Giroux has that gravitational pull. As the Flyers hit Ottawa and Montreal one final time this weekend, you’ll see No. 28 jerseys scattered throughout the arenas for the Hearst, Ontario native.

“We haven’t won a cup in a while. We’ve been there four or five times, but we’re getting better. I like what Ron Hextall is doing, and we’re going in the right direction,” said 54-year-old Tom Banks. 

“You cut me in the winter months, I bleed orange.”

Pekka Rinne notches milestone in Predators' rout

USA Today Images

Pekka Rinne notches milestone in Predators' rout

NASHVILLE, Tenn. -- Pekka Rinne made 33 saves in his 300th career win and the Nashville Predators routed the San Jose Sharks 7-1 on Thursday night.

Nick Bonino, Ryan Johansen and Viktor Arvidsson each had a goal and an assist, and Scott Hartnell, Kevin Fiala and Mattias Ekholm also scored for Nashville, which has won three straight. The Predators moved within one point of expansion Vegas for the Western Conference lead.

Nashville defensemen Roman Josi and P.K. Subban each had two assists.

All of Rinne's wins have come with Nashville. He tied former Predators goalie Tomas Vokoun for 33rd place in NHL history.

Logan Couture had the San Jose goal. The loss snapped the Sharks' three-game winning streak (see full recap).

Wild use big 2nd period to top Devils
NEWARK, N.J. -- Joel Eriksson Ek and Chris Stewart scored in a 39-second span during Minnesota's three-goal second period, and the Wild rallied from two down to beat the New Jersey Devils 4-2 on Thursday night.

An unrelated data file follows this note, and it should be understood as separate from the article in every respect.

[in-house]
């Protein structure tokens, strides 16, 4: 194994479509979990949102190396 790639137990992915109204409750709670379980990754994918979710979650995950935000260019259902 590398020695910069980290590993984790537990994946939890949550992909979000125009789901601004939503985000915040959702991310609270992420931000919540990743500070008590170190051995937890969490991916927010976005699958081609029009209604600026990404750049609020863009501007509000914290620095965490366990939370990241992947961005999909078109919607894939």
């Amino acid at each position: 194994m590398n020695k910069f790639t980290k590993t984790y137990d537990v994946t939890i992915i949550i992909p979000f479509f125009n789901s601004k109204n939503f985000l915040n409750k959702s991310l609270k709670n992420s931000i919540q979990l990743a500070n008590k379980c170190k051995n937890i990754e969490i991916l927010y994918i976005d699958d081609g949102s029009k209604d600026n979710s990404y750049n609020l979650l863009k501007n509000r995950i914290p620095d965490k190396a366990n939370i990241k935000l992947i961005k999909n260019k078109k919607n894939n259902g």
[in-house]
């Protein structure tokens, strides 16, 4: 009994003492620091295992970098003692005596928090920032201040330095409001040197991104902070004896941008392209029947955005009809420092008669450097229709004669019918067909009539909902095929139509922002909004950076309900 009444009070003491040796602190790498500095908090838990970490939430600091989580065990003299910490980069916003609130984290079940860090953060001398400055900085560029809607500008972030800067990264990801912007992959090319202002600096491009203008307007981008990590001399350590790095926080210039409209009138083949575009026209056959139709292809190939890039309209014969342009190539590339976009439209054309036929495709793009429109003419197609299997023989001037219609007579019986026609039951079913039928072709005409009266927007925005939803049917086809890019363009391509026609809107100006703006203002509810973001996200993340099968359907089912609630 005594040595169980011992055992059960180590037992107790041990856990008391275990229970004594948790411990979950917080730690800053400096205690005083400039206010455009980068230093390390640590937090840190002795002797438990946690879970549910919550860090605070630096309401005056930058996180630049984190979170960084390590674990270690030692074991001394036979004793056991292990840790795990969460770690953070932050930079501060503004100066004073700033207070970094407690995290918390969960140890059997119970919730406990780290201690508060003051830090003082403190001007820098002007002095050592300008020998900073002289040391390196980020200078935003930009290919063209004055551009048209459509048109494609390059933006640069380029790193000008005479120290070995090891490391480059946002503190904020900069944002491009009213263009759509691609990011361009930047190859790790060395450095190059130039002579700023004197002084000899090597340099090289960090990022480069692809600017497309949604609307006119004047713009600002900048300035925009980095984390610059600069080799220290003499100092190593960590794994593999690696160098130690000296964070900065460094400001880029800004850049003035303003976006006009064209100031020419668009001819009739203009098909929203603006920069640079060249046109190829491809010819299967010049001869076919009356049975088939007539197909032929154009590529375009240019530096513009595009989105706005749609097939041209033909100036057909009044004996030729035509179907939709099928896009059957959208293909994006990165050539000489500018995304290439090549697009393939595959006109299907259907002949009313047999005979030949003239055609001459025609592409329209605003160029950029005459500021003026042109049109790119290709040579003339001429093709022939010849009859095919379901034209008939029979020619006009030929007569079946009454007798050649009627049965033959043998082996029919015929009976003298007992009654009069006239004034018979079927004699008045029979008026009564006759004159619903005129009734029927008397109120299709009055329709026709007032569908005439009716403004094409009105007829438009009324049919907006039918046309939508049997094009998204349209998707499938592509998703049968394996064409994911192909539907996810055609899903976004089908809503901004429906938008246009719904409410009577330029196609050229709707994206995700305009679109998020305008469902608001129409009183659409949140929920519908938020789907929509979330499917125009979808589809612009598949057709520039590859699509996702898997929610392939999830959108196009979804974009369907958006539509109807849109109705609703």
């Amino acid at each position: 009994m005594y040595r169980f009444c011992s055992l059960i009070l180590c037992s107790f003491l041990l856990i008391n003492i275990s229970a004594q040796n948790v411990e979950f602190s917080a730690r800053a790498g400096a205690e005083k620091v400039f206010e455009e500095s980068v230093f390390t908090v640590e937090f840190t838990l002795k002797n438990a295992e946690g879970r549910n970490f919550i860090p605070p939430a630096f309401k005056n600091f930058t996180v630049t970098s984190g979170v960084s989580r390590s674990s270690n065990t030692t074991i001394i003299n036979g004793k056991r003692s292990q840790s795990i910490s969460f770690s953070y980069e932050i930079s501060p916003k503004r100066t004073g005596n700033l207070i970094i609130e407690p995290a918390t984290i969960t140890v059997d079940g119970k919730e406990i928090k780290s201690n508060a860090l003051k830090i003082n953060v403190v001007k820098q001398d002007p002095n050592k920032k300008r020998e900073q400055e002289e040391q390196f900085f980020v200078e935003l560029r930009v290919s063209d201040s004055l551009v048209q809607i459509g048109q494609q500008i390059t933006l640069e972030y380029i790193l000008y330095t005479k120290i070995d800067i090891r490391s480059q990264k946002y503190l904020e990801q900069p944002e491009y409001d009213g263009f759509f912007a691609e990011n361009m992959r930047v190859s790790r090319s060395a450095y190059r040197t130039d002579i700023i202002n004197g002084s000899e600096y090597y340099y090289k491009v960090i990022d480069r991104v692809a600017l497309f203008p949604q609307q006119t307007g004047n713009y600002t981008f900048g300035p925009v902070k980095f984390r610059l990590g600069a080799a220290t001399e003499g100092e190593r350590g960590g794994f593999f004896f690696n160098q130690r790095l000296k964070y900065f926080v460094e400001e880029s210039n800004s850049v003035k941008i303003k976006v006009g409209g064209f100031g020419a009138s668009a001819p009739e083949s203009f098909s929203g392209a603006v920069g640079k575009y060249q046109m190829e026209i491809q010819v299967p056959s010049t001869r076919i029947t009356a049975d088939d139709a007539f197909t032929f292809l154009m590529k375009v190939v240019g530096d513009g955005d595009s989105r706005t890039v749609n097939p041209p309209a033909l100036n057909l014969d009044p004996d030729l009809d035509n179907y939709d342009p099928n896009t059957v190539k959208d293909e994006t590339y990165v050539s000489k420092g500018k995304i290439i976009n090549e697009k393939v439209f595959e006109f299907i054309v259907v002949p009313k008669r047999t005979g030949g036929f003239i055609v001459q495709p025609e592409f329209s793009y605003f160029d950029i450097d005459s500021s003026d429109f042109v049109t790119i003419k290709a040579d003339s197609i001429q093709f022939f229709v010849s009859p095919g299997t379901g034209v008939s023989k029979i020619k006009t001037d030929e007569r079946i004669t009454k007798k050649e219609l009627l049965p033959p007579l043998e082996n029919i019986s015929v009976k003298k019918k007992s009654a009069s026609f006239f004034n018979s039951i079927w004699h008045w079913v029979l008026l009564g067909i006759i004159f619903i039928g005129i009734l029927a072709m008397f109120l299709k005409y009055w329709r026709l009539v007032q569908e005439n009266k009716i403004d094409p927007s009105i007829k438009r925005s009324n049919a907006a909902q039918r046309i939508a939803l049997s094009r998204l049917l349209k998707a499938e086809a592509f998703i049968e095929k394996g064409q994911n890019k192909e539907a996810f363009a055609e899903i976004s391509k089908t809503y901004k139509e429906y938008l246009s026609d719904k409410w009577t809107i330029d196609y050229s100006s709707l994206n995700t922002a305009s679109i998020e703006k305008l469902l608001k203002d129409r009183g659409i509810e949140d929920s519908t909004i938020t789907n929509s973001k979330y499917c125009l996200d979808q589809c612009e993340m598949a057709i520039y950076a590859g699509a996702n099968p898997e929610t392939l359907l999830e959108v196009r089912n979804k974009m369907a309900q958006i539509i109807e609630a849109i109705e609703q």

Wild defenseman Mike Reilly also scored in the second period and Eric Staal iced the game with an empty-net goal, his 900th NHL point. Backup goalie Alex Stalock made 38 saves as the Wild moved into third place in the Central Division after winning for the 11th time in 17 games (11-3-3).

Taylor Hall and Stefan Noesen scored for the Devils, who have lost two in a row after a four-game winning streak. Eddie Lack made 21 saves.

Hall's 13-game point streak is the longest in NHL this season, one more than David Pastrnak of Boston.

Minnesota coach Bruce Boudreau made the right moves in this one, inserting Reilly and Stewart into the lineup and electing to give No. 1 goaltender Devan Dubnyk a night off (see full recap).

Matthews exits Maple Leafs’ SO victory with injury
TORONTO -- Tyler Bozak scored the shootout winner and the Toronto Maple Leafs edged the New York Islanders 4-3 on Thursday night.

Auston Matthews tipped in Jake Gardiner's shot to tie it 3-all with 3:29 remaining in the third period, but later left the game favoring his right side after taking a hit from Cal Clutterbuck and did not return. The 20-year-old Toronto star missed six games in December with a concussion and another four games with an undisclosed upper-body injury.

Mitch Marner and Morgan Rielly had the other Maple Leafs goals, and Frederik Andersen made 32 saves. Toronto (38-20-5) has won eight straight at home.

Ryan Pulock, Mathew Barzal and Jordan Eberle scored for the Islanders (29-26-7), and Jaroslav Halak turned aside 28 shots. New York, one point out of a wild-card spot in the Eastern Conference, dropped to 4-6-2 since the All-Star break and 13-15-3 on the road this season.

With his three points, Barzal has a team-leading 65 and a 14-point lead over Brock Boeser of the Vancouver Canucks in the NHL's rookie scoring race (see full recap).